its followers. Sessions are associated with an "owner", which is the current ensemble member
thought to be maintaining the session, however, the "owner" is not checked in the case of
a ping. 


When we see an exception on the socket resulting in a socket close, we lower the timeout for
the session associated with that connection. If the client does not reconnect within this
shortened window, the session is timed out and ephemeral state is removed.

The simplest version of the change can be seen in the first patch submitted to ZOOKEEPER-922.
This change does the following:

In NIOServerCnxn:doIO, when an exception is caught that is not from the client explicitly
calling close, instead of just closing the connection, we "touch" the SessionTracker with
a timeout set by the user (minSessionTimeout), then close the connection.

This results in one of two workflows. Followers will insert the sessionId and sessionTimeout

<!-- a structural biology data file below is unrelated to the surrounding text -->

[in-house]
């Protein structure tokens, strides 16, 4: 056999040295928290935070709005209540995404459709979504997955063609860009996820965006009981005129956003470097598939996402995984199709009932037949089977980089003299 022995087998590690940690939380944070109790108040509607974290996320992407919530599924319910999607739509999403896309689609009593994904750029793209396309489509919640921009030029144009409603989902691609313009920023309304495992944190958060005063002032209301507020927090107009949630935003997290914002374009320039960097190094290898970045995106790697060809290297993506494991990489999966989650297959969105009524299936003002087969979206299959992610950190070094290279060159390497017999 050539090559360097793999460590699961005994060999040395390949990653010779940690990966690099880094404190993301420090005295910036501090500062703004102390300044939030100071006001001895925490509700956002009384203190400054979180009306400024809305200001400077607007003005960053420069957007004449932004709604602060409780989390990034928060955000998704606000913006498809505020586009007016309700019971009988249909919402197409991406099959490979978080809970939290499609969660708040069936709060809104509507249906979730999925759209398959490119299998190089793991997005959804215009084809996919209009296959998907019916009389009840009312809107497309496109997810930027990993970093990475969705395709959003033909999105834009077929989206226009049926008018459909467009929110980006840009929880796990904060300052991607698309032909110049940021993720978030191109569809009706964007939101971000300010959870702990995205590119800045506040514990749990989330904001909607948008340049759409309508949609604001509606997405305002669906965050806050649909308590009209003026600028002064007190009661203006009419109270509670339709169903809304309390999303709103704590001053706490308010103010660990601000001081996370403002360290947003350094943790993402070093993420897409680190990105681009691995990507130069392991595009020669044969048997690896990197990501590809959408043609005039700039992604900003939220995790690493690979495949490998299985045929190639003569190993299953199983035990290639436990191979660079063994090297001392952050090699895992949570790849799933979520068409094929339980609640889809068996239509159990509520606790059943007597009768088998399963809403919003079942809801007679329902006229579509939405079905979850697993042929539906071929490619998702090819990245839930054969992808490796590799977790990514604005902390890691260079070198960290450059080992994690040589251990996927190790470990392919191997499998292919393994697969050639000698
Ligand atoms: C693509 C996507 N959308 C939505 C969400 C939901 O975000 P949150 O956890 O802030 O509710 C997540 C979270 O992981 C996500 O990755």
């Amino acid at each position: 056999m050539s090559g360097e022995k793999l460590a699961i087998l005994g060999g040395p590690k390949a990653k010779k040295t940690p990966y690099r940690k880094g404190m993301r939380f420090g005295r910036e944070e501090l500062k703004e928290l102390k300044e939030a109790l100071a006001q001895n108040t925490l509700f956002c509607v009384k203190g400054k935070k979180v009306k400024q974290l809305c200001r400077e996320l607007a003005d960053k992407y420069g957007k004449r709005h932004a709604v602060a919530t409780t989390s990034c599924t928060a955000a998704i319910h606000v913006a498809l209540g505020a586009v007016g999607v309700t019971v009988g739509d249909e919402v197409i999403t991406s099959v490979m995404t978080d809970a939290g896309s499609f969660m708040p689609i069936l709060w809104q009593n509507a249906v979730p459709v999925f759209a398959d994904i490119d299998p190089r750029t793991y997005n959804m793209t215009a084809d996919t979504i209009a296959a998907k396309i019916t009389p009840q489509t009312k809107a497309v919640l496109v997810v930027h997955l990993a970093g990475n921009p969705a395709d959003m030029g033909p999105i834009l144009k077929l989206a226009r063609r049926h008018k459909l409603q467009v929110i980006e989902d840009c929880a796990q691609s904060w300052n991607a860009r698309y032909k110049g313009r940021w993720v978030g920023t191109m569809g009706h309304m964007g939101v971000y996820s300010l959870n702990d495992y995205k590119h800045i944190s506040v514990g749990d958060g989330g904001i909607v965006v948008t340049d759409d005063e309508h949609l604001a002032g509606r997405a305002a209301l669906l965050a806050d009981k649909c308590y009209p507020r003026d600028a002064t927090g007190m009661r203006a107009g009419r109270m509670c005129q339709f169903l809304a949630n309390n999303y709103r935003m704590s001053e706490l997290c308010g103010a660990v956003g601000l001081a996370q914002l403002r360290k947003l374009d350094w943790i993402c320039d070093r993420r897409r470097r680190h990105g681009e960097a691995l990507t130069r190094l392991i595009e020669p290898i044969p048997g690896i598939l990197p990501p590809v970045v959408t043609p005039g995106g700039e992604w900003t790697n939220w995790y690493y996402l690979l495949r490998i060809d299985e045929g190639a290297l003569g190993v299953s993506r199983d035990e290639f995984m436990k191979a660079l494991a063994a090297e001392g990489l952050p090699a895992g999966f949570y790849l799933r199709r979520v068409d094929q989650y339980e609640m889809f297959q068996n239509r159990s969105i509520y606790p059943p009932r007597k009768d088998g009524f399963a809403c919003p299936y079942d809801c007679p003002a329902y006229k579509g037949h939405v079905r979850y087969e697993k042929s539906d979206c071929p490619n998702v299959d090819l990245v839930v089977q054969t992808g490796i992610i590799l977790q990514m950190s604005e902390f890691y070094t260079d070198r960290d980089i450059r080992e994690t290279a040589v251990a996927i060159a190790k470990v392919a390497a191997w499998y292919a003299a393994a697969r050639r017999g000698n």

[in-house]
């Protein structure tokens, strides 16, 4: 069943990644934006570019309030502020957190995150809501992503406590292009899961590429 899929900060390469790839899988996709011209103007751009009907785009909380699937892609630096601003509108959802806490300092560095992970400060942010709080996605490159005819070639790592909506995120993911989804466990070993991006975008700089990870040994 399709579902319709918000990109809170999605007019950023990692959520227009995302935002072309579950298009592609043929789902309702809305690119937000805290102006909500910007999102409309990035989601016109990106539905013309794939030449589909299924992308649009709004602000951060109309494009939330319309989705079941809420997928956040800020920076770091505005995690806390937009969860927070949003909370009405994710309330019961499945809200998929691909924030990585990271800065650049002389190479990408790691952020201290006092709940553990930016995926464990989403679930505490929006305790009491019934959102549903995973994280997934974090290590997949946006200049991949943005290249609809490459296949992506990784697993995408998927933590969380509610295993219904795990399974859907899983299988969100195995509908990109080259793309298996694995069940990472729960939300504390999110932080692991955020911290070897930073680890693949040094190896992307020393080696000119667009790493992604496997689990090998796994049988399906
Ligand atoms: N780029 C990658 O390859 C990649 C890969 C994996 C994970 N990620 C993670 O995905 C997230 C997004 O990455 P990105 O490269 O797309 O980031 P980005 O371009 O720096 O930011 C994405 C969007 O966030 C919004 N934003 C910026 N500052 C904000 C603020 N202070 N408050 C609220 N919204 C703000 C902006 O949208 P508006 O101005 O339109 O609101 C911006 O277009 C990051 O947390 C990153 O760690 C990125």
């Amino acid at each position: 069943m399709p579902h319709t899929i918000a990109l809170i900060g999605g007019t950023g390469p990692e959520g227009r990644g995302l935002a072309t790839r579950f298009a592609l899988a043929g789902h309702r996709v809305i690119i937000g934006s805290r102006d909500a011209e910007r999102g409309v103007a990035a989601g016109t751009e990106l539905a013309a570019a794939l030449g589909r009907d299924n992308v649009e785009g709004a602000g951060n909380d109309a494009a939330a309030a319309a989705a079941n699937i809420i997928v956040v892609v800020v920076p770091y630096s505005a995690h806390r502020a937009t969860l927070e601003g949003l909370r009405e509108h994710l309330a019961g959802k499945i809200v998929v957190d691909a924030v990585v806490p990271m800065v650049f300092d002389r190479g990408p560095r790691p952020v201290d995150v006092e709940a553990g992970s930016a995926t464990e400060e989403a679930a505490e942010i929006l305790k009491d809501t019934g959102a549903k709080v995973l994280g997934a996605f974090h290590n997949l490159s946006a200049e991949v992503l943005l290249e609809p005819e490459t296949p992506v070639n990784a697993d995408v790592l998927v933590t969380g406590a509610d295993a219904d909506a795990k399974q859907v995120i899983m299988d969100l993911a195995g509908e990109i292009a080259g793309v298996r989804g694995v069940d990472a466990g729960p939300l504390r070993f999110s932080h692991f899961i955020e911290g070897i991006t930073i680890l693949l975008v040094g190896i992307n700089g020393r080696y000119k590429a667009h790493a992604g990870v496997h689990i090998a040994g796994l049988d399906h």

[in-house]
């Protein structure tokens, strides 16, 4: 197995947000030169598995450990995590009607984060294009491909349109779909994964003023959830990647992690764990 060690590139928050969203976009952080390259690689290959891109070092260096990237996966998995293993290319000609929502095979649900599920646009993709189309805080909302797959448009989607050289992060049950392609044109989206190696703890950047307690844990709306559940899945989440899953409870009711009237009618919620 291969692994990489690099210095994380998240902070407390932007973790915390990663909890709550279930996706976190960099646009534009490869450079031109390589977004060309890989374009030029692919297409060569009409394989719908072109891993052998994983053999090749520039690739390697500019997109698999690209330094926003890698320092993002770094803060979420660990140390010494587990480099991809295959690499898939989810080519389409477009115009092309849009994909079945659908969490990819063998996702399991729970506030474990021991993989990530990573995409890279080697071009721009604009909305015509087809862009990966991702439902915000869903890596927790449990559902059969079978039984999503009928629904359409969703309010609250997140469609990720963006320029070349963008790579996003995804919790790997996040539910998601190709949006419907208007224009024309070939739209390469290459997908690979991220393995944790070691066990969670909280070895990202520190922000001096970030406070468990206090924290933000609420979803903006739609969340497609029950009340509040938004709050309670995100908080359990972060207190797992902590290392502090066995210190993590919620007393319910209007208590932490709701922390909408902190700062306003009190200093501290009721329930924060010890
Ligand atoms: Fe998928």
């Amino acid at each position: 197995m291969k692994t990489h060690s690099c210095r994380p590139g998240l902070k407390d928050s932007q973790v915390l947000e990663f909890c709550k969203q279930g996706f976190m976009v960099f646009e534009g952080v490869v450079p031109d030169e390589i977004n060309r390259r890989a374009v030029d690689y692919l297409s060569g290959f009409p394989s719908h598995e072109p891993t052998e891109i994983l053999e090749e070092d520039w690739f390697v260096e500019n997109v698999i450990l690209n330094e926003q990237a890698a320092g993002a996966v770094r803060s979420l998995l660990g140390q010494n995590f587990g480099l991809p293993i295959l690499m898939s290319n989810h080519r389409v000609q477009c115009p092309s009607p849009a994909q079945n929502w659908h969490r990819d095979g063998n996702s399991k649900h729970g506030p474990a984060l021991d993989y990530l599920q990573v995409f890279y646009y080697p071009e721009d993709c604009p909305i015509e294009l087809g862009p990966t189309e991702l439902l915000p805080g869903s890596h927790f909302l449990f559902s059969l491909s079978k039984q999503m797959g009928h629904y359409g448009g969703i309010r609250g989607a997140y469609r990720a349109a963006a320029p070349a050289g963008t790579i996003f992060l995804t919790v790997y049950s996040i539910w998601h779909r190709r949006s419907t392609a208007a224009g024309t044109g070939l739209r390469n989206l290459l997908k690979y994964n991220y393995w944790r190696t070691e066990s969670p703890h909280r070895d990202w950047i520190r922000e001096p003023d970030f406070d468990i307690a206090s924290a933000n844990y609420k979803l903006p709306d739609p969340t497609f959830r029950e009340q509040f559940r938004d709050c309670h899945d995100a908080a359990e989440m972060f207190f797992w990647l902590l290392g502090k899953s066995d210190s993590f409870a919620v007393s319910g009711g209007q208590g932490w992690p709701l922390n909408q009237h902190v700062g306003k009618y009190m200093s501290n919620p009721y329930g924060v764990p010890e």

in their touchTable, which will be sent to the Leader on the next ping. The Leader will then
call SessionTrackerImpl.touchSession. In the case of the leader being the one to touchAndClose,
it will directly call SessionTrackerImpl.touchSession, which has been modified to allow the
session to have its expiration time set lower as well as higher.

These changes have been verified to produce a functional (not necessarily bug-free) implementation
of the desired spec.

Possible issues:

1. If a client and a server each see a socket disconnection due to a network switch failure,
the client will have a shorter time window in which to fail over to a different server before
its session is timed out. This is fine with me, but since the shorter timeout is configurable,
for those users for whom this risk is not worth the benefit, setting the minSessionTimeout
to be the same as the negotiated session timeout will mitigate this problem. Therefore I'm
not going to attempt to fix this.